Bushs Tax And Saving Vehicles: Bad Public Policy
By David F. Woods
Something has been missing in reports by the media and other industry analysts on President Bushs tax proposals. These reports have concentrated on the effect the proposals could have on sales of annuities and retirement plans. And while this is correct as far as it goes, it is dangerously incomplete since it overlooks an equally major threat to permanent life insurance.
There is little question the Bush administrations proposed savings vehicles would adversely affect current savings and retirement vehicles as well as threaten long-term savings for retirement. But they would also have a devastating impact on the sale of permanent life insurance. The result would be that millions of people, who, because of the new vehicles, bought term insurance and invested the difference in the new Lifetime Savings Accounts (LSAs), would be without the insurance they need and want as they enter their senior years.
Heres the problem. With an LSA anyone can save or invest up to $7,500 per year with the assurance that dividends and capital gains, as well as any distributions, are tax-free and can be used at any time for any purpose.
In other words, the LSAs have all the advantages of permanent life insuranceplus one. When a permanent life insurance policy is surrendered any excess of cash surrender value over premiums paid is taxable as ordinary income. This is not true in an LSA. Distributions are tax-free. The LSAs offer more favorable tax treatment than permanent life insurance.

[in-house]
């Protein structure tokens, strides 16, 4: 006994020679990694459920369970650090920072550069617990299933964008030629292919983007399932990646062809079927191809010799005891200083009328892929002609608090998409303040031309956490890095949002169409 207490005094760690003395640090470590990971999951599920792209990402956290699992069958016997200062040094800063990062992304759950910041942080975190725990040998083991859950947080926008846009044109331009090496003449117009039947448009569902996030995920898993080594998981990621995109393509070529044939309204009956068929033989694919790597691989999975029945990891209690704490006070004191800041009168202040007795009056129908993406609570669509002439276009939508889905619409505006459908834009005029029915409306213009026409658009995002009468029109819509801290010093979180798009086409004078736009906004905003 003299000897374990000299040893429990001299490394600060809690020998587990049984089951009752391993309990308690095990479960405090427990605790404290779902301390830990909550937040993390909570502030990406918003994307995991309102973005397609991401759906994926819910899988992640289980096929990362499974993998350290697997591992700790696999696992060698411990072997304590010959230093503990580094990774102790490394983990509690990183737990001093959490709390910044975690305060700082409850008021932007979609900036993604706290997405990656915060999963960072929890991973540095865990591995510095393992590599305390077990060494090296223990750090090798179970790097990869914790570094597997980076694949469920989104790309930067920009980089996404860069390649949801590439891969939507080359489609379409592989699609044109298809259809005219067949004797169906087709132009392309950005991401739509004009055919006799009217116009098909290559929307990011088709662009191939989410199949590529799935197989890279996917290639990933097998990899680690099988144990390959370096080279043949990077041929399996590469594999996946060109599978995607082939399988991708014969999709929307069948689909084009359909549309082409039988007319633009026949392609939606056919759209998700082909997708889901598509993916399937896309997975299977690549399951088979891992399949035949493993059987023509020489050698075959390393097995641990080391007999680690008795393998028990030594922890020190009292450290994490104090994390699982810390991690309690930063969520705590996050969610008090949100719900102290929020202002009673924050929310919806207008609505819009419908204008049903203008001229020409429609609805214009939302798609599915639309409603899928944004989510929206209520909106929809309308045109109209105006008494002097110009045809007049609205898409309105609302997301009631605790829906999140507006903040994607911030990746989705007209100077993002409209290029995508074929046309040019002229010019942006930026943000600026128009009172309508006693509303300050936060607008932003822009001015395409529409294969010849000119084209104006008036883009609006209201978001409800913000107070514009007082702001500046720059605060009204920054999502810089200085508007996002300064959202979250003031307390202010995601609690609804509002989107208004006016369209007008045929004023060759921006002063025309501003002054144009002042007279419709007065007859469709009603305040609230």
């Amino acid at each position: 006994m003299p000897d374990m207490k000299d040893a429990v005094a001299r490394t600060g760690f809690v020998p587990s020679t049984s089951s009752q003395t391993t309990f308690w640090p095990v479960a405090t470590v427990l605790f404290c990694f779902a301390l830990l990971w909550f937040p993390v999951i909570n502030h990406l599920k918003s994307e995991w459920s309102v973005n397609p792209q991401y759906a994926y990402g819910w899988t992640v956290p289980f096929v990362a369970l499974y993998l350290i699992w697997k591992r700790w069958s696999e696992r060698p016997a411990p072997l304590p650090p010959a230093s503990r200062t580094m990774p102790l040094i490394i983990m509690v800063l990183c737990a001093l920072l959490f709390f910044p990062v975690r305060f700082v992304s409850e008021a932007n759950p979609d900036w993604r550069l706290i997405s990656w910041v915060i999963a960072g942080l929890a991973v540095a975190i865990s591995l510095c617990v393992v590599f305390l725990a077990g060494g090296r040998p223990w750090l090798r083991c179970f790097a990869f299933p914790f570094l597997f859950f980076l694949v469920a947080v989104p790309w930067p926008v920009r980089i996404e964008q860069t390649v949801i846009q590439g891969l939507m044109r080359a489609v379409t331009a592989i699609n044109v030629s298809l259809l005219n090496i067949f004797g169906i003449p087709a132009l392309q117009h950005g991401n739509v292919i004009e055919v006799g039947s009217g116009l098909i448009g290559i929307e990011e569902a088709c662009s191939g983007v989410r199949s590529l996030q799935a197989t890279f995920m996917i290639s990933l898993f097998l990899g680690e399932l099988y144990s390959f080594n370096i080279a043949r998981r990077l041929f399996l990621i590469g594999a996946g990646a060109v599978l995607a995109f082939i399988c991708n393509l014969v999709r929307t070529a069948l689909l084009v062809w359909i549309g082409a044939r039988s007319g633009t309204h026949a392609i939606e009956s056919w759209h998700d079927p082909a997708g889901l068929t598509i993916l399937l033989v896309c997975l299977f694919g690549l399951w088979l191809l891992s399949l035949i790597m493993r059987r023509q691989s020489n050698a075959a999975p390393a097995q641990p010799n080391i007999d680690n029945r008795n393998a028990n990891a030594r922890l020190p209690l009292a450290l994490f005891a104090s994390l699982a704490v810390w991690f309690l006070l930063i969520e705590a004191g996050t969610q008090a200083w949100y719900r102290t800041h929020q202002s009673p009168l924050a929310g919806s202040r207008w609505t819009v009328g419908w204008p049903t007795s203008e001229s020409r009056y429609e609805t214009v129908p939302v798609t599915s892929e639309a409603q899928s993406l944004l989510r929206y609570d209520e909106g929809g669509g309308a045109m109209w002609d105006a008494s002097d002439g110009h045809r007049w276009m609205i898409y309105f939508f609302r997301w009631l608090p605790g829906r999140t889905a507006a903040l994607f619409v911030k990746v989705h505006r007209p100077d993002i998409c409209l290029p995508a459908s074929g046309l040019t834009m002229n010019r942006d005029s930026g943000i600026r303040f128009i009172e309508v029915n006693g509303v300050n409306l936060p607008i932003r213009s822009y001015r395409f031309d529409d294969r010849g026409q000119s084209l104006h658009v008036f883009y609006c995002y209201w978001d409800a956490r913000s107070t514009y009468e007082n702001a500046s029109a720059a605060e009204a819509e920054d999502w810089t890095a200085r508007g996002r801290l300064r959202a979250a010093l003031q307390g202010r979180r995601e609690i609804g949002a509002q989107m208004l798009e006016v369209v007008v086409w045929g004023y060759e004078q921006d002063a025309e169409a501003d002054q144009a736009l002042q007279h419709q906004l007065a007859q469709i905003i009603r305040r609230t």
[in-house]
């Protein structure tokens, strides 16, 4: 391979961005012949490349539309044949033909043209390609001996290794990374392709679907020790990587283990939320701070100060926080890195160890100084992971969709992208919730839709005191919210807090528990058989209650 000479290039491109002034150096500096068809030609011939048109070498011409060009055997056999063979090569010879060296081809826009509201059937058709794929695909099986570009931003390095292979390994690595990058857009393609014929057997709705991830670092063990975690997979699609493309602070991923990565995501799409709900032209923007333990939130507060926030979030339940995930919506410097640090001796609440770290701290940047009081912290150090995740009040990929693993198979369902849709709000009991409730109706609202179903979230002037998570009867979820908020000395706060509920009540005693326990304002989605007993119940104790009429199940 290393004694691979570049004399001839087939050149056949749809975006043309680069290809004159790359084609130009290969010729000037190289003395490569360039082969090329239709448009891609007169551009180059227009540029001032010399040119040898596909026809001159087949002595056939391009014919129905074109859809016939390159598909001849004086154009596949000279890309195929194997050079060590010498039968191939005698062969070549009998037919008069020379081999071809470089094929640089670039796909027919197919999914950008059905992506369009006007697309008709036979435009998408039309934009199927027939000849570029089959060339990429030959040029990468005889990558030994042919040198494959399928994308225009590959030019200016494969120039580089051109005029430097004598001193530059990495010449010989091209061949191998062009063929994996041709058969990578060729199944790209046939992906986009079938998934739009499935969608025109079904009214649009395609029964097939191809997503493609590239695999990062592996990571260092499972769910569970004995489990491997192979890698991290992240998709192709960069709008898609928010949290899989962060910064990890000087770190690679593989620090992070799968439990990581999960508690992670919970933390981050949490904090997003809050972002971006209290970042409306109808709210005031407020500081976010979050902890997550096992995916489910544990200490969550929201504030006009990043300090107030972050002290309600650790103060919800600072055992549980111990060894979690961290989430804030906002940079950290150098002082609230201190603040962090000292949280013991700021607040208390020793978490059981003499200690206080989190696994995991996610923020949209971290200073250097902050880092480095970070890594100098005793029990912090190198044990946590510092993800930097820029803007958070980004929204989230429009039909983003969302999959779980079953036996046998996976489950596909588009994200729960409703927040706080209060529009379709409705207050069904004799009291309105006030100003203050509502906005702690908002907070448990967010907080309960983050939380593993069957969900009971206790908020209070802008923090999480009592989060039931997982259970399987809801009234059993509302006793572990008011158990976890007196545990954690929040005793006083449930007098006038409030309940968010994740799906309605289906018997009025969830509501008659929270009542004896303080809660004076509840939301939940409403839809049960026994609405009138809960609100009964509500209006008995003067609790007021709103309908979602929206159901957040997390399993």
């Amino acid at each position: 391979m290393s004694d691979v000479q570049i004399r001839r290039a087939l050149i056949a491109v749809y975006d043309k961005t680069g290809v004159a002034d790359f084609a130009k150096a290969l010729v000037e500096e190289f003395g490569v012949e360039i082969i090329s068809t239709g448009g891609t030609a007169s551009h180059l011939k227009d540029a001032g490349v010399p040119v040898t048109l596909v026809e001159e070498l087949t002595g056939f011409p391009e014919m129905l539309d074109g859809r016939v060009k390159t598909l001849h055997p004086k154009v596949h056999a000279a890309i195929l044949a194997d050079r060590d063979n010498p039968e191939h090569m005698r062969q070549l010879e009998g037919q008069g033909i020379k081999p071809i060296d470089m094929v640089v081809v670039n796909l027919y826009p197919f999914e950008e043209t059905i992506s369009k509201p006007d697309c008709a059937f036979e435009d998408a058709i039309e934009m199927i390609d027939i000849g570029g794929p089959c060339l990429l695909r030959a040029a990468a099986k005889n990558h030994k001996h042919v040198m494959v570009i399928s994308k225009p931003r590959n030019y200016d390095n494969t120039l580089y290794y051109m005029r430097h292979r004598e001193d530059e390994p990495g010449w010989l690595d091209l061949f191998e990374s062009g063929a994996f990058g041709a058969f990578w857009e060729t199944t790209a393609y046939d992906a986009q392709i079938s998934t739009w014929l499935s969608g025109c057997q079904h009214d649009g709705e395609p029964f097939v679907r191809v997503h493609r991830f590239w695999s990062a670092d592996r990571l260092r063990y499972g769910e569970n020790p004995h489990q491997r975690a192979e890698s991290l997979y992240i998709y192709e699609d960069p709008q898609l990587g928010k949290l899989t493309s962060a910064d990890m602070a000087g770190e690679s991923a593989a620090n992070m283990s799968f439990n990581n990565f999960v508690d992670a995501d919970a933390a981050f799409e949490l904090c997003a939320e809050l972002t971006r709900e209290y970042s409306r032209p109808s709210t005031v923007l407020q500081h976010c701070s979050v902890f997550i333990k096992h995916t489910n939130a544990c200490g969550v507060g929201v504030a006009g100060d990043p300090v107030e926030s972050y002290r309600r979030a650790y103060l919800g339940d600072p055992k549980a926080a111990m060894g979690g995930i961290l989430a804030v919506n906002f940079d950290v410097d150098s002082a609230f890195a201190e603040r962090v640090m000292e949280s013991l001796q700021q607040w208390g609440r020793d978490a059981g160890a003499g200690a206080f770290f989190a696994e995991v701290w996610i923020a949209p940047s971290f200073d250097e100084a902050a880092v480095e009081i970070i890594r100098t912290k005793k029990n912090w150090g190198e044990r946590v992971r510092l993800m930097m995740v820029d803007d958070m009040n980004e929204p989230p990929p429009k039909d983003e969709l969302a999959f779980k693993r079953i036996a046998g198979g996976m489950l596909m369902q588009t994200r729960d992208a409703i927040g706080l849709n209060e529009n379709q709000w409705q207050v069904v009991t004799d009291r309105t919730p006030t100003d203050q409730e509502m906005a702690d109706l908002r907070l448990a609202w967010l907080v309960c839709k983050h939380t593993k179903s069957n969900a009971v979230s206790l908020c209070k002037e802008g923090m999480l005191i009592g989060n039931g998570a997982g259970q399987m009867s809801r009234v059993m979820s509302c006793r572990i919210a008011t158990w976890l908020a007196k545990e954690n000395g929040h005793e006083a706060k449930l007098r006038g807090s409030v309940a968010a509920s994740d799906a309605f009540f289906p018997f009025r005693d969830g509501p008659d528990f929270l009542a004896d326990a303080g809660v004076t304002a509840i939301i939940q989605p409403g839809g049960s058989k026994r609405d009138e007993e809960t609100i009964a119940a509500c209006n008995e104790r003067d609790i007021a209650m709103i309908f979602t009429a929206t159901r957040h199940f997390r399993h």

This represents an historic reversal of Congressional intent. The “inside buildup” of a permanent life insurance policy has always received favorable tax treatment because Congress wants to encourage people to provide their families with lifelong protection, even into their later years. The LSA proposal is a virtual mandate to “buy term and invest the difference” in an LSA.
So what happens later in life when the term insurance becomes too expensive? People will drop it whether they want to or not because they cant afford it. In my 42 years of experience, I have seen very few people who wanted to get rid of their life insurance as they got older. Those who still had term insurance usually were forced to do so because of cost. Those with permanent insurance most often had relatively low premiums or premiums that could be reduced or fully paid by dividends.